Feds Change the Way Cribs Must be Made; Nearly All Cribs Unsafe Under New Rules

crib safety rules changeThe U.S. Consumer Product Safety Commission today made sweeping changes about how cribs must be made -- banning the once ubiquitous drop-side crib -- and requiring safety standards that few cribs on the market today can meet. That means virtually every crib in use or for sale in the country today will be considered unsafe under the new standards.

About 10 million cribs have been recalled in the past few years as the enormity of the design failings of drop-side cribs have become more clear in the face of hundreds of documented incidents, including some 50 deaths over the past decade. The main culprits have been the drop-side crib and flimsy hardware. The resulting hazard has caused infants to get trapped -- and sometimes suffocate -- when gaps opened between the side of the crib and the mattress."This new mandatory standard, the strongest in the world, will ensure that new cribs coming onto the market will provide safe haven for babies and their families," Nancy Cowles, executive director of the advocacy group Kids In Danger said in a statement sent to Consumer Ally. "We applaud CPSC for their hard work and tenacity in developing and adopting this landmark rule."

It has been clear for a year or more that these safety changes were on their way. The CPSC also coincidentally launched a "Safe Sleep" campaign to help educate parents and caregivers about their role in ensuring babies' sleep environments are as safe as possible.

Under the new rules, a portion, but not all, of the crib rail will be allowed to be lowered to lessen the chance a baby will become trapped.

Other changes include:
  • A far more stringent setting of testing of the slats, durability and mattress support that involve simulating use of a crib over a lifetime, since many of those recalled had deteriorated over time.
  • A change in warning labels to alert parents to potential assembly issues.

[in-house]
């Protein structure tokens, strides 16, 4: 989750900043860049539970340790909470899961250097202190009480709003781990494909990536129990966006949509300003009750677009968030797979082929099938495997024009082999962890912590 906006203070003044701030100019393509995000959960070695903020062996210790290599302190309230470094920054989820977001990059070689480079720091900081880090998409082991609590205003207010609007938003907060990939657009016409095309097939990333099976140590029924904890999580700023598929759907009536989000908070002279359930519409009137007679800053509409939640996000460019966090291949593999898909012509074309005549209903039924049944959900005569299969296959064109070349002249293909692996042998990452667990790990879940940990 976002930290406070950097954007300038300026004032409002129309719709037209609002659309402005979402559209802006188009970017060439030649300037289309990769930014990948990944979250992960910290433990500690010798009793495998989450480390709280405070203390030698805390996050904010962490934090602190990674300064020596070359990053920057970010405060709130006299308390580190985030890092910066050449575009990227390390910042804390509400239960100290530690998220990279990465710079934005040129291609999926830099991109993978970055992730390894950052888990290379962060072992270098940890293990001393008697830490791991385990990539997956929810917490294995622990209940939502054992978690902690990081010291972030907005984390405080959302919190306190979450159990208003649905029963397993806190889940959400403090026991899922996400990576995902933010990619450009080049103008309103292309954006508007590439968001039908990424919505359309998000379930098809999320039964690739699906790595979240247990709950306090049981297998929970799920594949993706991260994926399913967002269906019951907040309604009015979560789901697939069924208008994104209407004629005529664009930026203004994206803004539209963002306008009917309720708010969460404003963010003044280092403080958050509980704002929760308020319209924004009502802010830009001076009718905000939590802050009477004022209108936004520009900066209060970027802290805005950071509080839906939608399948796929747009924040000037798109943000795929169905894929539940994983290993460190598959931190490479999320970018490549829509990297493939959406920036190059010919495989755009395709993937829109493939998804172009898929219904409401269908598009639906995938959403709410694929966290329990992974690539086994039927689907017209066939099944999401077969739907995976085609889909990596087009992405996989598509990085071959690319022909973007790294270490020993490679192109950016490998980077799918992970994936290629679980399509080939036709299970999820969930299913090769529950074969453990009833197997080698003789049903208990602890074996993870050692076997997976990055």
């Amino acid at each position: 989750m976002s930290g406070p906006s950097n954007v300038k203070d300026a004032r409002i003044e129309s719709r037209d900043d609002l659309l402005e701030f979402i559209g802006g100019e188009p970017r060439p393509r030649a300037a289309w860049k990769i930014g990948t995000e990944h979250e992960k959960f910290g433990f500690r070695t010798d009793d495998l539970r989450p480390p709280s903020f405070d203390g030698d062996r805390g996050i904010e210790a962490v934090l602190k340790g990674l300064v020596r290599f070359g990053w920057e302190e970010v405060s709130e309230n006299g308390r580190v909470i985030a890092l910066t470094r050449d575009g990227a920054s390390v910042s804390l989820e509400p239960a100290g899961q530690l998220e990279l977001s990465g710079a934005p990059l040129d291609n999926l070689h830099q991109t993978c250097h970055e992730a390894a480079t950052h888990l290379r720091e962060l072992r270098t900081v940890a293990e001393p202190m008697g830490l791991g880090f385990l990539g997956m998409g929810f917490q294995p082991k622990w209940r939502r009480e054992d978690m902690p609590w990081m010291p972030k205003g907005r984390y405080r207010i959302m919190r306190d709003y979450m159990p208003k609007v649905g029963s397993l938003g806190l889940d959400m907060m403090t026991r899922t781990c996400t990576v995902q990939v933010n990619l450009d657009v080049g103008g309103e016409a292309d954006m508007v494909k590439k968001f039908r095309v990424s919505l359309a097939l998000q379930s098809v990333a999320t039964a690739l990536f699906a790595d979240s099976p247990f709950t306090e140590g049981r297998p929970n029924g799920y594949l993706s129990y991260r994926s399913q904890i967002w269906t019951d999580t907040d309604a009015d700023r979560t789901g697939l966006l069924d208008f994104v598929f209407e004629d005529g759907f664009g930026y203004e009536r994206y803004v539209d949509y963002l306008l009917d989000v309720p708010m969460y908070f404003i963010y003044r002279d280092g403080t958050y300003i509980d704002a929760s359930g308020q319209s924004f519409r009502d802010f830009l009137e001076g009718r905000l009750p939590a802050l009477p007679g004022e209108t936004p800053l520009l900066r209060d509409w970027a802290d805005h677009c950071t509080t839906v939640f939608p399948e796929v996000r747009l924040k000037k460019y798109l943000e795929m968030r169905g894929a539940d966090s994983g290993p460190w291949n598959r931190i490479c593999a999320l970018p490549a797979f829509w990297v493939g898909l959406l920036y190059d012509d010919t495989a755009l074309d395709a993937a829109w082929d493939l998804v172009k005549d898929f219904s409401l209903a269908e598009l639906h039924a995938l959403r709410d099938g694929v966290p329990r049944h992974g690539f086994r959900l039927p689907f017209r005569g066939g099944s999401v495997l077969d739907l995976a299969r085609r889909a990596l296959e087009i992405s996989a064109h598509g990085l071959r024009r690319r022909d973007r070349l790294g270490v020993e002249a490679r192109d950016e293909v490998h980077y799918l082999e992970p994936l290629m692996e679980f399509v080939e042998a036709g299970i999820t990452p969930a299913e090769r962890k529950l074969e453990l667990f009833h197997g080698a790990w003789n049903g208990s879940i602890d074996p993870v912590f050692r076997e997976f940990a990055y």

• Additional warnings that include educating parents on what to watch for so they know when to stop using a crib. Toddlers falling out of cribs are the most common source of crib-related injury.
Manufacturers and retailers have six months to comply with the rules after they are published in the coming weeks, which could at least temporarily drive up costs for cribs. Hotels, day care centers and other facilities that have cribs will have 18 months after that before they are required to have cribs that meet the new standards.

New York senator Kirsten Gillibrand, who had proposed a federal law banning drop-side cribs, was pleased with the new rules.

"Enough is enough. Time and time again, drop-side cribs have trapped and suffocated infants, destroying families across the country," she said in an email sent to Consumer Ally. "These products are deadly, and this critically needed action will prevent further senseless deaths by ensuring they never reach another home, nursery room, store, or day care center."

Here some tips from the Safe Sleep campaign to help ensure your baby is safe:
  • Place infants to sleep on their backs
  • Use a firm, tight-fitting mattress
  • Never use extra padding, blankets or pillows under the baby
  • Remove pillows or thick comforters
  • Do not use positioning devices – they are not necessary and can be deadly
  • Regularly check cribs for loose, missing or broken parts or slats
  • Do not try to fix a broken crib
  • Place cribs or playpens away from windows and window covering cords to avoid fall and strangulation hazards
  • Place baby monitor cords away from cribs or playpens to avoid strangulation.
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